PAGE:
No one knows for sure about Sony's decisions to capture this wonderful RAW Footage, but I can't see Sony allowing you to use any record device for their 4k output considering they just sold you a 4k raw capable camera for under $10000.00. They are going to make the difference up somewhere. If you want more info on Sony's new SSD Modules – look on their site.
If this is going to be the route Sony goes, many people really need to think real hard about the pricing here. Sony will definitely be higher in terms of out of pocket expense over a Red Scarlet.
THE CAPTIVATING MARKETING BY SONY FOR THE "SONY FS700”
Sony knows what people want. So now they are offering you your 1080p high frame rate camera without quality loss in burst modes. I think the plan is to sell the firmware and hardware upgrade at a later date - after you spend $10,000 on their camera - not knowing the cost of the 4k workflow.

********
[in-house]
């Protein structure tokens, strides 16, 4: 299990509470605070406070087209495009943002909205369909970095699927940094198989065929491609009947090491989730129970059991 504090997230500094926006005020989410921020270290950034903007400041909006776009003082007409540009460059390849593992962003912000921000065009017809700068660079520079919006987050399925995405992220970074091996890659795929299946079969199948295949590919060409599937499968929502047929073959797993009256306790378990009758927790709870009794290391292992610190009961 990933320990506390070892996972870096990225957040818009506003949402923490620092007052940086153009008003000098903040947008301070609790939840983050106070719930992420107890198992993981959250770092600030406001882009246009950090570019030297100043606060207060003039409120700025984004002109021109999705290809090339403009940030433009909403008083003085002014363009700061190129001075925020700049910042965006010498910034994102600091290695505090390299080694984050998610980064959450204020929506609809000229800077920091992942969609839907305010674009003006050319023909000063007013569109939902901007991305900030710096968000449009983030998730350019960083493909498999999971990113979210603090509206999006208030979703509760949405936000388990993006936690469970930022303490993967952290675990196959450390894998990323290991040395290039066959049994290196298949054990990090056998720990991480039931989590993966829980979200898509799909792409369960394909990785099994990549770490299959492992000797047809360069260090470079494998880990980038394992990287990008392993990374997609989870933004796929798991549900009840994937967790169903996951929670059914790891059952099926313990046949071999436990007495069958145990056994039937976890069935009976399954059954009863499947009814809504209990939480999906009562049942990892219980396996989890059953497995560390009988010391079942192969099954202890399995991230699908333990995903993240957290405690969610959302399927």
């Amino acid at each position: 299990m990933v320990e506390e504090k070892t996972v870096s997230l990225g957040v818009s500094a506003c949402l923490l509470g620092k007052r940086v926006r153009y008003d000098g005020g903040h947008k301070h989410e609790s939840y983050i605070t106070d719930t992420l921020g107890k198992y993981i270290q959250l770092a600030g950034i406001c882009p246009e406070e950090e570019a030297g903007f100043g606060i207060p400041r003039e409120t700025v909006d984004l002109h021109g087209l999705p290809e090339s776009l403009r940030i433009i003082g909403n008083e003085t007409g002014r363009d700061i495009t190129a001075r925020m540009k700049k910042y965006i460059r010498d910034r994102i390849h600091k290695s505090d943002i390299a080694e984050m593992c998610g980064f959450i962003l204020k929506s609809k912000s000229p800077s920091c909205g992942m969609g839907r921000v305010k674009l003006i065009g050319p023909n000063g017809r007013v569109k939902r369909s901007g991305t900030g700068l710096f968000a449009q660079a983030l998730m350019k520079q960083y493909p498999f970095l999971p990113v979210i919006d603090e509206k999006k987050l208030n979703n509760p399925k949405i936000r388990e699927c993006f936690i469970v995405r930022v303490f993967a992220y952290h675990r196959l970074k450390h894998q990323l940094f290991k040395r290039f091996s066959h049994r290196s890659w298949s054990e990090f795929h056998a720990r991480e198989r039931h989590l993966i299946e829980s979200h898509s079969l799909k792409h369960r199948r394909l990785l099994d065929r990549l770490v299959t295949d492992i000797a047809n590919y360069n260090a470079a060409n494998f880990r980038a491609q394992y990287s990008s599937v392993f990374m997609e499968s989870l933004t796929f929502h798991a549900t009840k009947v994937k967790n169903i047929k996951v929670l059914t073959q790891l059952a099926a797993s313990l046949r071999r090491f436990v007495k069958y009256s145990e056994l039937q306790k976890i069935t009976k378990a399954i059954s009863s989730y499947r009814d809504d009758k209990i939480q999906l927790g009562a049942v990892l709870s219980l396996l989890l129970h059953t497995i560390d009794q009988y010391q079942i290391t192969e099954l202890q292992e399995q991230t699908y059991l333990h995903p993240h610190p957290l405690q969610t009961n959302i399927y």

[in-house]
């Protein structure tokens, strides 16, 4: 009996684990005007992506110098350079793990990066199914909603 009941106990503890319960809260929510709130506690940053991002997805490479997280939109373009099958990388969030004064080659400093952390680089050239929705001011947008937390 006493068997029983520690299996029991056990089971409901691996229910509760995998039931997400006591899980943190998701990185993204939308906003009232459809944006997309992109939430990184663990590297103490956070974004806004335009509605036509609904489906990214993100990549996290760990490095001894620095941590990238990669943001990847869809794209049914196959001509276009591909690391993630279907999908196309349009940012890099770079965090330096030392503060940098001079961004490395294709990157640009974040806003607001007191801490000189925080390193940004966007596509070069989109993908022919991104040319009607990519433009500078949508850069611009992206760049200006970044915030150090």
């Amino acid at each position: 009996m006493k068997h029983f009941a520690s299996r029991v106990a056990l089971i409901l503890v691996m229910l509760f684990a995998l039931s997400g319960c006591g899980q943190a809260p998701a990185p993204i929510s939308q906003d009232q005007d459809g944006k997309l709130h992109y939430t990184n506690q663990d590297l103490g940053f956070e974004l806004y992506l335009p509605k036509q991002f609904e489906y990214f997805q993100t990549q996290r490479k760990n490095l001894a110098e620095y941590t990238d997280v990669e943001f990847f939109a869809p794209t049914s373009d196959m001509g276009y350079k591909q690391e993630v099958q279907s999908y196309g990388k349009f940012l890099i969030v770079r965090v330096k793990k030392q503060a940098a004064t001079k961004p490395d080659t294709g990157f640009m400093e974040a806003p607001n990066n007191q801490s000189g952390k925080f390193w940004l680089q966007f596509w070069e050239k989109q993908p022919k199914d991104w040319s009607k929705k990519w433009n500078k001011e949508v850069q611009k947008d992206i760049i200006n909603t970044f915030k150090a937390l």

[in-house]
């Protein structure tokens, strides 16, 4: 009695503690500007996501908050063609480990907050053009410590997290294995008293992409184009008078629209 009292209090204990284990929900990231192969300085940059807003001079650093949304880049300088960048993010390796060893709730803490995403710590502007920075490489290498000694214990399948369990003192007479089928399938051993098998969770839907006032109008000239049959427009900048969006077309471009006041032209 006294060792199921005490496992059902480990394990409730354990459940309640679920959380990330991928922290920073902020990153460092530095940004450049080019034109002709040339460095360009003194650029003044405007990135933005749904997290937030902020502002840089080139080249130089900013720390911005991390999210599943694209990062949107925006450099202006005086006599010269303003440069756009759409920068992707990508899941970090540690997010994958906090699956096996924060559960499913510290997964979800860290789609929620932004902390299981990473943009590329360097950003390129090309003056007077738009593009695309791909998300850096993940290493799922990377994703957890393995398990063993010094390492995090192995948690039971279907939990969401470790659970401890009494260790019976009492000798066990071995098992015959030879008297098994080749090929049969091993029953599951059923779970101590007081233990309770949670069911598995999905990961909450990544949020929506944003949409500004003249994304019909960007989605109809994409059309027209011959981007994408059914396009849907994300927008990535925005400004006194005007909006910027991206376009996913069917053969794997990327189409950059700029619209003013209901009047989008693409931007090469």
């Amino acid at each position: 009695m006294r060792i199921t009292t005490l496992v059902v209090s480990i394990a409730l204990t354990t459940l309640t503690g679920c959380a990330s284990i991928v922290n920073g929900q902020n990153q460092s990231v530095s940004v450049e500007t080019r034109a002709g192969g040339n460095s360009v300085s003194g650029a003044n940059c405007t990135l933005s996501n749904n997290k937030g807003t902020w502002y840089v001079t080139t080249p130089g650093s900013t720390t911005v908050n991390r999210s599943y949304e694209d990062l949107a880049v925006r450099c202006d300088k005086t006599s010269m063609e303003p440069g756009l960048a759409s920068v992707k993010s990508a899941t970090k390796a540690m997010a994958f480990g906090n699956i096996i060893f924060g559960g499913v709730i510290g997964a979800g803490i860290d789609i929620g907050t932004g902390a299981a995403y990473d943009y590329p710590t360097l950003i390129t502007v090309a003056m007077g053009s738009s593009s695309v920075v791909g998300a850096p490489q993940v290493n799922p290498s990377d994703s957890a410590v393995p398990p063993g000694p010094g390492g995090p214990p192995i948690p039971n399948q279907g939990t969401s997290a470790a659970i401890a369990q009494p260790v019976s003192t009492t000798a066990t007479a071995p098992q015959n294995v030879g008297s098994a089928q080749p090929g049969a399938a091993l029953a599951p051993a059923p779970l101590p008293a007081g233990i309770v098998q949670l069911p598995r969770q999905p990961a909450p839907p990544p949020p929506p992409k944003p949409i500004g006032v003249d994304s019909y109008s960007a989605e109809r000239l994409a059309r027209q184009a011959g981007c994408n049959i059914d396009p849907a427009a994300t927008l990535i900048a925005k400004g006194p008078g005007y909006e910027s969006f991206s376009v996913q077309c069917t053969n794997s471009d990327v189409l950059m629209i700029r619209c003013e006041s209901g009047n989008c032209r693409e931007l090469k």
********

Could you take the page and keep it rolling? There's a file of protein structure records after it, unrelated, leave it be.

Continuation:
Hmmmm – I wonder why they did not mention the cost structure for the capture hardware and firmware needed? Sony has always been pretty good with giving close predicaments on pricing with upcoming products - well... until now. Could it be because they are going to make you invest another $15,000 to $30,000 dollars later on to add an attachment and necessary SSD's to their FS700 camera. Do they think people would go ahead and buy this upgrade, considering they already have experience with the camera and know the FS700 workflow, but most of all already bought the camera and all the accessories? Did they take into consideration that many customers will not be able to afford the upgrade after buying the camera if the price structure becomes what I think it will.